If there’s one takeaway here, it should be this: There’s nothing wrong with a little speculation during a bubble.

I’m not sure how I’d feel about inviting legendary value investor Jeremy Grantham to my home for a party.

On one hand, I could see him being a font of fascinating cocktail chatter. After more than a half-century of navigating the stock market, the man no doubt has stories to tell — and in a sophisticated English accent at that!

But on the other hand, at the first mention of U.S. stocks, I could see him being a real wet blanket.

Grantham, the founder of Boston money manager GMO, isn’t a believer in the stock market’s rally since the lows of March.

At all.

In fact, he called it the “fourth real McCoy bubble” of his long and storied career in a recent CNBC interview. And in regard to current prices and what a proper allocation to equities at those prices would be, he said “zero, and less than zero might not be a bad idea if you can stand that.”

Jeremy Grantham Knows His Stock Market Bubbles

Jeremy Grantham climate changeBefore you write Grantham off as a curmudgeonly old man lamenting the “good old days” when stocks were cheap, keep in mind that he’s been doing this a long time and has a solid track record of sidestepping disasters.

He correctly saw the 1990s tech bubble for what it was and got his clients out of overpriced growth stocks early. It cost him half of his assets under management and endless grief, as many of his clients left to chase frothy tech stocks.

But those who stuck with him were rewarded when they avoided the calamity of the tech crash. And they actually made money when value came back into fashion.

Grantham did it again leading up to the 2008 meltdown, underweighting stocks before the financial system failed. Then he had the cajones to get back into the market in 2009 when most investors were still running for the hills.

And unlike Berkshire Hathaway Inc. (NYSE: BRK.B) CEO Warren Buffett, Grantham and his team aggressively bought the dip this past March.

Jeremy Grantham is a guy we should take seriously. So with all of that said, what are he and his team up to these days?

In GMO’s latest quarterly letter, which came out last week, Grantham and Ben Inker, GMO’s Head of Asset Allocation, wrote they were taking the equity exposure in their flagship portfolio down from 55% to 25%.

In their own words:

“We have taken advantage of the higher prices to significantly reduce the effective equity weight in our multi-asset portfolios, turning some of it into long/short trades where we maintain exposure to relatively cheap stocks but reduce the portfolio’s sensitivity to overall market direction.

“We are not doing this out of a sense of certainty as to the market’s direction from here, but due to a belief that at current prices, markets seem to be pricing in something close to the best-case scenario. Such a scenario is certainly possible, particularly if an effective and widely available vaccine or strikingly effective treatment for Covid-19 were to be developed quickly. But if we do not get that happy outcome, we believe substantial losses would be likely across most equity markets.”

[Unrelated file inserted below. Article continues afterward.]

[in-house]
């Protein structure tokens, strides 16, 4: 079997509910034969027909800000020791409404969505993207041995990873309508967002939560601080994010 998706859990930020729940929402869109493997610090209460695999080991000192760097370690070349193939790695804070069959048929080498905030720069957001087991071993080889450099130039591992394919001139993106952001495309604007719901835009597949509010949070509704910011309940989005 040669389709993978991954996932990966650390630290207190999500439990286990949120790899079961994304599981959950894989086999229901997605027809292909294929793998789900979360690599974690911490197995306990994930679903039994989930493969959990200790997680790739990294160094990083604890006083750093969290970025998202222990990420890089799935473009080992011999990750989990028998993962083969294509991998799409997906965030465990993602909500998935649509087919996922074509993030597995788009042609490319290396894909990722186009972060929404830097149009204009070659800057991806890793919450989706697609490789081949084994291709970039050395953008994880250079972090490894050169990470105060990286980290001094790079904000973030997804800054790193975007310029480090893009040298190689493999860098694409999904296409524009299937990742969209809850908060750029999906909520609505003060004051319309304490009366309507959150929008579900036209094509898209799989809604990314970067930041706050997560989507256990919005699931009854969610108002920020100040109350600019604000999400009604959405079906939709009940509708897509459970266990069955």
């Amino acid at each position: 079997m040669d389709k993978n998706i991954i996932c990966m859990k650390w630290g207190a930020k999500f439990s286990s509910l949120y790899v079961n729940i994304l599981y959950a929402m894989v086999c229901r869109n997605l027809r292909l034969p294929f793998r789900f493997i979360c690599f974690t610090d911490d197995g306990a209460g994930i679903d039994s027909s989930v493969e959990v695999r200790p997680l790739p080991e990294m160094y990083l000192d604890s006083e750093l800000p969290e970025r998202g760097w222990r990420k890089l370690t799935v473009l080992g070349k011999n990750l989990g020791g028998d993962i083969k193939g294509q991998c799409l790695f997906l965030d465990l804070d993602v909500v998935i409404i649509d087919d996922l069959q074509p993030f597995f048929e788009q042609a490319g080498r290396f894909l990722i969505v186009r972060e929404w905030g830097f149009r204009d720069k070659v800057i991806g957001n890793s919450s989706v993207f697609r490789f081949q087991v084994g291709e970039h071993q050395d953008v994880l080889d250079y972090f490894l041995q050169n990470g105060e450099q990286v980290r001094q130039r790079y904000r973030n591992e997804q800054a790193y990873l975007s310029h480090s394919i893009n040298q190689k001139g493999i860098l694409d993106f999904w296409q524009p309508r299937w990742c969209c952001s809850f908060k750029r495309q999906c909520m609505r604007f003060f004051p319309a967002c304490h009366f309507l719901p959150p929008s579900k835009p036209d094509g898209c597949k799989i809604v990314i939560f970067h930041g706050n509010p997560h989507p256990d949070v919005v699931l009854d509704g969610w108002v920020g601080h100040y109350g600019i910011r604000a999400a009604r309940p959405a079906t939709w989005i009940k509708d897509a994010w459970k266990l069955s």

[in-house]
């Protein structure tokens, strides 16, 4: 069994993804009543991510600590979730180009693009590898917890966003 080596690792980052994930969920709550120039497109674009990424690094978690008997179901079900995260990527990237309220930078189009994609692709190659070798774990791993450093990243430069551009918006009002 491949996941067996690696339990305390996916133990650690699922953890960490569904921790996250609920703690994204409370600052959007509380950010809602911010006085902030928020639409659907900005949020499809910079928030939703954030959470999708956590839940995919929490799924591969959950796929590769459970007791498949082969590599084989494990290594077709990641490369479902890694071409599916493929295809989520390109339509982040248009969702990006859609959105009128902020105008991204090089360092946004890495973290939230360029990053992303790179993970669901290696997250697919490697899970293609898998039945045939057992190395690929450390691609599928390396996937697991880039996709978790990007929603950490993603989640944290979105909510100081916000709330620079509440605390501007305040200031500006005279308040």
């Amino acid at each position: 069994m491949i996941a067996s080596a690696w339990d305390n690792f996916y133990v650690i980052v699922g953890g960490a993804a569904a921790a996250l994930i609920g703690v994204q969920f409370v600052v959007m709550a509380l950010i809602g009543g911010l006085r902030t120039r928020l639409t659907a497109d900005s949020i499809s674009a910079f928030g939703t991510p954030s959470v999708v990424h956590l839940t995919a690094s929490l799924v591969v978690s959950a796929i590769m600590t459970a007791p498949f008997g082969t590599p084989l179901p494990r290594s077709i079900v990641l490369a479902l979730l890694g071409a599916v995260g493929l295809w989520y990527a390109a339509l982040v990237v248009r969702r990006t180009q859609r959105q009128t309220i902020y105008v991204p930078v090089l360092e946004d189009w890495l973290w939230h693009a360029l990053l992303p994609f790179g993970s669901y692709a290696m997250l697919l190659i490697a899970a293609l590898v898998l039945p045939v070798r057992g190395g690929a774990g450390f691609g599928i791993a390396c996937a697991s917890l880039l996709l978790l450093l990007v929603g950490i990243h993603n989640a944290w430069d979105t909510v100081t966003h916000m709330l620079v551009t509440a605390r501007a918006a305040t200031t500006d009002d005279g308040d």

This is what I like about Jeremy Grantham and his team: No hype, no B.S.

Just cold, hard logic.

They acknowledge that Mr. Market could be right here, and thus keep a little skin in the game. If, due to the fire hose blast of Fed stimulus or a quick resolution to the COVID crisis, stocks continue to melt up, GMO’s clients will still participate at least a little.

They won’t be completely left behind.

But if that rosy, best-case scenario fails to materialize, they’re not going to get killed.

Don’t Bet the Farm on This Potential Bubble

investing bubble Federal Reserve Jeremy GranthamGrantham’s message is not all doom and gloom. Despite his negative outlook on U.S. stocks, he’s actually bullish on emerging markets, and particularly emerging market value stocks. And he believes there is money to be made in pair trades – buying value stocks and shorting growth stocks.

If there’s one takeaway here, it should be this: There’s nothing wrong with a little speculation during a bubble.

Even Grantham – cold, logical Jeremy Grantham – keeps a portion of his portfolios in stocks because he knows that expensive stocks can always get more expensive in the short-term.

But this is not the time to bet the farm.

Keep some dry powder ready because if anything other than the best-case scenario comes to pass, we might have some really nice buying opportunities come our way.

• Money & Markets contributor Charles Sizemore specializes in income and retirement topics, and is a frequent guest on CNBC, Bloomberg and Fox Business.

Follow Charles on Twitter @CharlesSizemore.